Tattoos used to be the “body art” of only sailors, bikers, and construction workers.
Made fashionable by rock stars and movie stars, such as the beauteous Angelina Jolie, tattoos have become commonplace and especially popular among teens and young women.
There have long been concerns about the safety of tattoos — with the sterility of the shops and needles. The latest concerns, however, have to do with tattoo ink. Environmental Health News is reporting that the FDA is taking a closer look at the toxicity of tattoo ink after an increase in complaints.
Danika Carter reports for Greenwala, Sept 2, 2011, that recent studies have shown that tattoo inks contain carcinogens, phthalates, heavy metals, allergens, and endocrine disruptors. Little is known about the long-term safety of tattoos as the studies just haven’t been done.
Some of the dangerous ingredients found in tattoo ink include:
- dibutyl phthalate
- other heavy metals
- polycyclic aromatic hydrocarbons (PAHs)
Some of these carcinogens are extremely potent. At least 1 of them is used in lab tests to give tumors to rats.
According to Environmental Health News, “The FDA has the power to regulate tattoo inks and any added colorings under the Federal Food, Drug, and Cosmetic Act. But the agency has never flexed its regulatory power, citing lack of evidence of safety concerns and other public health priorities.”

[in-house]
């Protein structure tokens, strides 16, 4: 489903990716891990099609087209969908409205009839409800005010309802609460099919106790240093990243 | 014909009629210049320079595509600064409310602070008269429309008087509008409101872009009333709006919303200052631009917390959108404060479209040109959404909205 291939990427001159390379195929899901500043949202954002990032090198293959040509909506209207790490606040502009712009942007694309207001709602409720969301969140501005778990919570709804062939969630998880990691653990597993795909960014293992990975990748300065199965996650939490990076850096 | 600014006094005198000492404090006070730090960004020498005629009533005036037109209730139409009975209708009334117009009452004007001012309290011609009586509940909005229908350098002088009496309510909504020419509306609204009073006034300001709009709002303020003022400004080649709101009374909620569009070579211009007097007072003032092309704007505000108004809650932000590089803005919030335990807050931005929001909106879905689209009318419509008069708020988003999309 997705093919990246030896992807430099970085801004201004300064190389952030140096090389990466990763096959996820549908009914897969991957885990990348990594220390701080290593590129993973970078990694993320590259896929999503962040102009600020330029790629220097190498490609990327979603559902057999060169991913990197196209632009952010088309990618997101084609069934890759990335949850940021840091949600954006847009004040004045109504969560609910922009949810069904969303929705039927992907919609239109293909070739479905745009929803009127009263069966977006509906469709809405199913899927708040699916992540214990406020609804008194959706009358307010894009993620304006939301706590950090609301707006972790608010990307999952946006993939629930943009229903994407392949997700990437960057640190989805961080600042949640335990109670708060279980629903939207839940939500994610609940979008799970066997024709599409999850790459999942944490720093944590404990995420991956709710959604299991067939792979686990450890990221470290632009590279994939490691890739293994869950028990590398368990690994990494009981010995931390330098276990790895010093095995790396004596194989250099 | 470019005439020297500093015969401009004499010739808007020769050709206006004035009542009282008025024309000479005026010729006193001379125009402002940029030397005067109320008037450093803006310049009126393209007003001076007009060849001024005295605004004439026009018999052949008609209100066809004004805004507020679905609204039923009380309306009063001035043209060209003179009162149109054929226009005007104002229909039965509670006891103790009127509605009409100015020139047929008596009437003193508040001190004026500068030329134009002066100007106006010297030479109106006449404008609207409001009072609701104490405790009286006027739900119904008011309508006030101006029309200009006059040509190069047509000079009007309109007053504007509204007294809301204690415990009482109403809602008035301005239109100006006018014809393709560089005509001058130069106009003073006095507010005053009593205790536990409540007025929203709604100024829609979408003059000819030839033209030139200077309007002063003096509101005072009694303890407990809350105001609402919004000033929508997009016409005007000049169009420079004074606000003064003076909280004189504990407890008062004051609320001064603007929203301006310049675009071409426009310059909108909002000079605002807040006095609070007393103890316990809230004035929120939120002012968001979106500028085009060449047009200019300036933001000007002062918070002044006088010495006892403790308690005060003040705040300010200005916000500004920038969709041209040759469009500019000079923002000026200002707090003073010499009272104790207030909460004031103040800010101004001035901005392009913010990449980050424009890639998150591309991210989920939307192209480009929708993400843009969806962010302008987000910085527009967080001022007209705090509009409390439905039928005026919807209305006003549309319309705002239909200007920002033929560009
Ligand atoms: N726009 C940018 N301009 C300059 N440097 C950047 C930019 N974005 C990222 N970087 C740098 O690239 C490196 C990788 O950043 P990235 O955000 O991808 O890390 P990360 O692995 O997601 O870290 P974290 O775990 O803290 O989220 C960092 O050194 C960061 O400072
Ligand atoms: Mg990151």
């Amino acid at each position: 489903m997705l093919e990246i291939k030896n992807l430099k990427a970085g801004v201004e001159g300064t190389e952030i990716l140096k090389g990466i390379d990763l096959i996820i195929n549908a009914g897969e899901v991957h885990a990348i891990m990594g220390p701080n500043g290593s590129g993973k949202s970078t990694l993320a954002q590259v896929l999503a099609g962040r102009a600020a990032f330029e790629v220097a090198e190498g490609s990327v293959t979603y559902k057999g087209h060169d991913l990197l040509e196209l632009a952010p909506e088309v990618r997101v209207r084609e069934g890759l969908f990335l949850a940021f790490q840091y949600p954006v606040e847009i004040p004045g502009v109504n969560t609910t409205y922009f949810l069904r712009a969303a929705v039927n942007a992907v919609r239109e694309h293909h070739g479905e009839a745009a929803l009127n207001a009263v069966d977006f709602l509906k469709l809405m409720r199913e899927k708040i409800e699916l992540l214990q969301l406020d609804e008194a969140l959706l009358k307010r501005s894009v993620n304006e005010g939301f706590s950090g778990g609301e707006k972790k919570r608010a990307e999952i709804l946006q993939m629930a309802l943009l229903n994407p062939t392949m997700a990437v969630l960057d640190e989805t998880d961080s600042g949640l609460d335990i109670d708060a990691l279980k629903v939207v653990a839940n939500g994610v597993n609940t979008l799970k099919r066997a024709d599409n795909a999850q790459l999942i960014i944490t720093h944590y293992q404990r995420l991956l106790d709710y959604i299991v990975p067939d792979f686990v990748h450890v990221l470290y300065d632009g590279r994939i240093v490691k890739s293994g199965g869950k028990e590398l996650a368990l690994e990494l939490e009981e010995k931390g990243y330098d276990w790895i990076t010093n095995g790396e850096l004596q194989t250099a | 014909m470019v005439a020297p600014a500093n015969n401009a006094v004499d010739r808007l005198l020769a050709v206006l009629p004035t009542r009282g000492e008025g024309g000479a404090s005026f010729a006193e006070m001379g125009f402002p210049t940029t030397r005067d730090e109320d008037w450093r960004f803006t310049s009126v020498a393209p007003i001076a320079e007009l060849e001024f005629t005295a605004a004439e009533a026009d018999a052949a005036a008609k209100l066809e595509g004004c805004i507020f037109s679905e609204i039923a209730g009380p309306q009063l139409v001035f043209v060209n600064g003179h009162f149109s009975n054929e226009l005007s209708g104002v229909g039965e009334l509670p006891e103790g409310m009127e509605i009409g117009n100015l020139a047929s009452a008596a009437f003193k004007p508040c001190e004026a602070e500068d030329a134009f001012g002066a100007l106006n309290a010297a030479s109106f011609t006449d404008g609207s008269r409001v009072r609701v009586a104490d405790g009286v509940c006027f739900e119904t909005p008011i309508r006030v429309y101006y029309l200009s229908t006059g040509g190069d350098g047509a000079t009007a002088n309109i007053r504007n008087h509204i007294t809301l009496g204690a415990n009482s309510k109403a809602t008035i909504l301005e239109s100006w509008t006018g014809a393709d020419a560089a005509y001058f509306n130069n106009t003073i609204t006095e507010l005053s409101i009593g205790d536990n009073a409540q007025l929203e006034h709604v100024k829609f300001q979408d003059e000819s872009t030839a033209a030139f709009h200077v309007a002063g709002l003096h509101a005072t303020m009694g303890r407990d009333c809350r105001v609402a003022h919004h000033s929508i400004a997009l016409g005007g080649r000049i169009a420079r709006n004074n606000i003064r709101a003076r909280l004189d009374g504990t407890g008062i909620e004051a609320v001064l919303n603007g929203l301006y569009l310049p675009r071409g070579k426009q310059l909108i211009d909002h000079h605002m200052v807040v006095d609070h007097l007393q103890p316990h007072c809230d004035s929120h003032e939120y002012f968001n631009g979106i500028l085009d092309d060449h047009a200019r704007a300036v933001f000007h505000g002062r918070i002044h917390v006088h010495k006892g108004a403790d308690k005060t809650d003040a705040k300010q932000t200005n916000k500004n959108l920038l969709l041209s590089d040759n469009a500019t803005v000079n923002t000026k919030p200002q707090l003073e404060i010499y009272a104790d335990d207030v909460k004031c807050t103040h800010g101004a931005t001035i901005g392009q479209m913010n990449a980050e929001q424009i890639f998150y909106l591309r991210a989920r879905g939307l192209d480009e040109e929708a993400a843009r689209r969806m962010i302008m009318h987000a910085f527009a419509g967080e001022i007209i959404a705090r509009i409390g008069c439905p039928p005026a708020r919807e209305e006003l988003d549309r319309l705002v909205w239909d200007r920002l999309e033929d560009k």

An FDA spokesperson told Environmental Health News, “the dyes and inks used in tattoos have not been approved by FDA, we do not know the specific composition of what these inks and dyes may contain. Therefore, we are unable to evaluate for chronic health concerns, such as cancer.”
It is bad enough that for some of the tattoo ink ingredients, such as lead, there is no safe level. Added to the dangers of the individual ingredients is the unknown interactive effect of compounded chemicals.
And it goes without saying that the potentially harmful effects of the chemicals multiply with the number of tattoos. As the saying goes: